There is more. As well as task management and event dependencies being optimized in hardware, task dependency coordination is entirely designed into the hardware job manager unit of Mali-T604. The software driver responsibility is reduced to handing over the workload to the GPU: all scheduling, prioritization and run-time synchronization take place transparently, behind the scenes.
Typically GPUs are designed to favour throughput over latency. The Mali-T604 GPU treats generic memory load/stores as first-class operations with proper latency tolerance.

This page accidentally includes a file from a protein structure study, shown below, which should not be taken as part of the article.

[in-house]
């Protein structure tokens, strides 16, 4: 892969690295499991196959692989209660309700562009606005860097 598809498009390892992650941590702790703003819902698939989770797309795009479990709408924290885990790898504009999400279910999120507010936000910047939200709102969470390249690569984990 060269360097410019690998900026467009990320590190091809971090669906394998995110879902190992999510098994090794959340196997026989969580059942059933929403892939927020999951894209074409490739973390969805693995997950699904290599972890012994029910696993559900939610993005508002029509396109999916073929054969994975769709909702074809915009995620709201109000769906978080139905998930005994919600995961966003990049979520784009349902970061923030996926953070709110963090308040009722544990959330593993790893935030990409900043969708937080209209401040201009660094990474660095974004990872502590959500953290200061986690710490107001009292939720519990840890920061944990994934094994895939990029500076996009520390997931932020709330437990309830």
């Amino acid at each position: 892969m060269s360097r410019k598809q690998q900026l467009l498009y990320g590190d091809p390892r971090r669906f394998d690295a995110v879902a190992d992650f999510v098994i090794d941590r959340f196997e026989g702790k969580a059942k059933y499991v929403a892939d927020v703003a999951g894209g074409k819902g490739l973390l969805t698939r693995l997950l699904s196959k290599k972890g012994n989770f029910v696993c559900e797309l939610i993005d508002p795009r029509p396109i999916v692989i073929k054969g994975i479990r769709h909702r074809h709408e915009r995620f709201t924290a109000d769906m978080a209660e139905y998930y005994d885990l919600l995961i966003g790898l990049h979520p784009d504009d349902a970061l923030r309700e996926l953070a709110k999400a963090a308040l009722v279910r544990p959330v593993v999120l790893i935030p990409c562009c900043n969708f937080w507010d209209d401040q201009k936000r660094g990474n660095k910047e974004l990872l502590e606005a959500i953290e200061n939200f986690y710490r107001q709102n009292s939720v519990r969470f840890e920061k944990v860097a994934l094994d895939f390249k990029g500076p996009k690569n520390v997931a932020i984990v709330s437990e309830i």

Typically developers use a blend of APIs during development. The Mali software driver infrastructure is tightly integrated and optimized. All APIs of the Mali software stack architecture share the same high-level API objects, the same address space, the same queues, dependencies and events. This approach reduces code footprint and significantly increases performance. Data structures are shared between APIs and devices, to avoid unnecessary memory copies.
Are you looking forward to unleash the power of GPU Computing in Android through Mali-T604?